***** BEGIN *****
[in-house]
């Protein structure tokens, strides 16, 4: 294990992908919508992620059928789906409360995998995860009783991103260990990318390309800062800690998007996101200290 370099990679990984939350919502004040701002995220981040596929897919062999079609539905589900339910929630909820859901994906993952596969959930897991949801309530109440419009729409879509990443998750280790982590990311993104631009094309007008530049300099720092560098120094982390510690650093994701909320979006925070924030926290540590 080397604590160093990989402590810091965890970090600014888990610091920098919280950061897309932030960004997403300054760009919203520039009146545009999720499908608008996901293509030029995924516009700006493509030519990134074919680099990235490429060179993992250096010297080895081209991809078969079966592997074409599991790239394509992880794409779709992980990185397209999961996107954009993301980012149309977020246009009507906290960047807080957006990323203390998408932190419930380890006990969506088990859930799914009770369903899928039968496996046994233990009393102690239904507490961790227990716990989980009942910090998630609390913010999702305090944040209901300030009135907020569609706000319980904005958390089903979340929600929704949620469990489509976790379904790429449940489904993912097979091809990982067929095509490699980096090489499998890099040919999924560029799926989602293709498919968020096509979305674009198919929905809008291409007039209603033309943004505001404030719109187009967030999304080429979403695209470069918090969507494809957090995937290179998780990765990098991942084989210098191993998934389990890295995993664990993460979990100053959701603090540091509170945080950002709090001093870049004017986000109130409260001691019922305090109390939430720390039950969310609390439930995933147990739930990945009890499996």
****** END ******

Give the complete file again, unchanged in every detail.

[in-house]
């Protein structure tokens, strides 16, 4: 294990992908919508992620059928789906409360995998995860009783991103260990990318390309800062800690998007996101200290 370099990679990984939350919502004040701002995220981040596929897919062999079609539905589900339910929630909820859901994906993952596969959930897991949801309530109440419009729409879509990443998750280790982590990311993104631009094309007008530049300099720092560098120094982390510690650093994701909320979006925070924030926290540590 080397604590160093990989402590810091965890970090600014888990610091920098919280950061897309932030960004997403300054760009919203520039009146545009999720499908608008996901293509030029995924516009700006493509030519990134074919680099990235490429060179993992250096010297080895081209991809078969079966592997074409599991790239394509992880794409779709992980990185397209999961996107954009993301980012149309977020246009009507906290960047807080957006990323203390998408932190419930380890006990969506088990859930799914009770369903899928039968496996046994233990009393102690239904507490961790227990716990989980009942910090998630609390913010999702305090944040209901300030009135907020569609706000319980904005958390089903979340929600929704949620469990489509976790379904790429449940489904993912097979091809990982067929095509490699980096090489499998890099040919999924560029799926989602293709498919968020096509979305674009198919929905809008291409007039209603033309943004505001404030719109187009967030999304080429979403695209470069918090969507494809957090995937290179998780990765990098991942084989210098191993998934389990890295995993664990993460979990100053959701603090540091509170945080950002709090001093870049004017986000109130409260001691019922305090109390939430720390039950969310609390439930995933147990739930990945009890499996």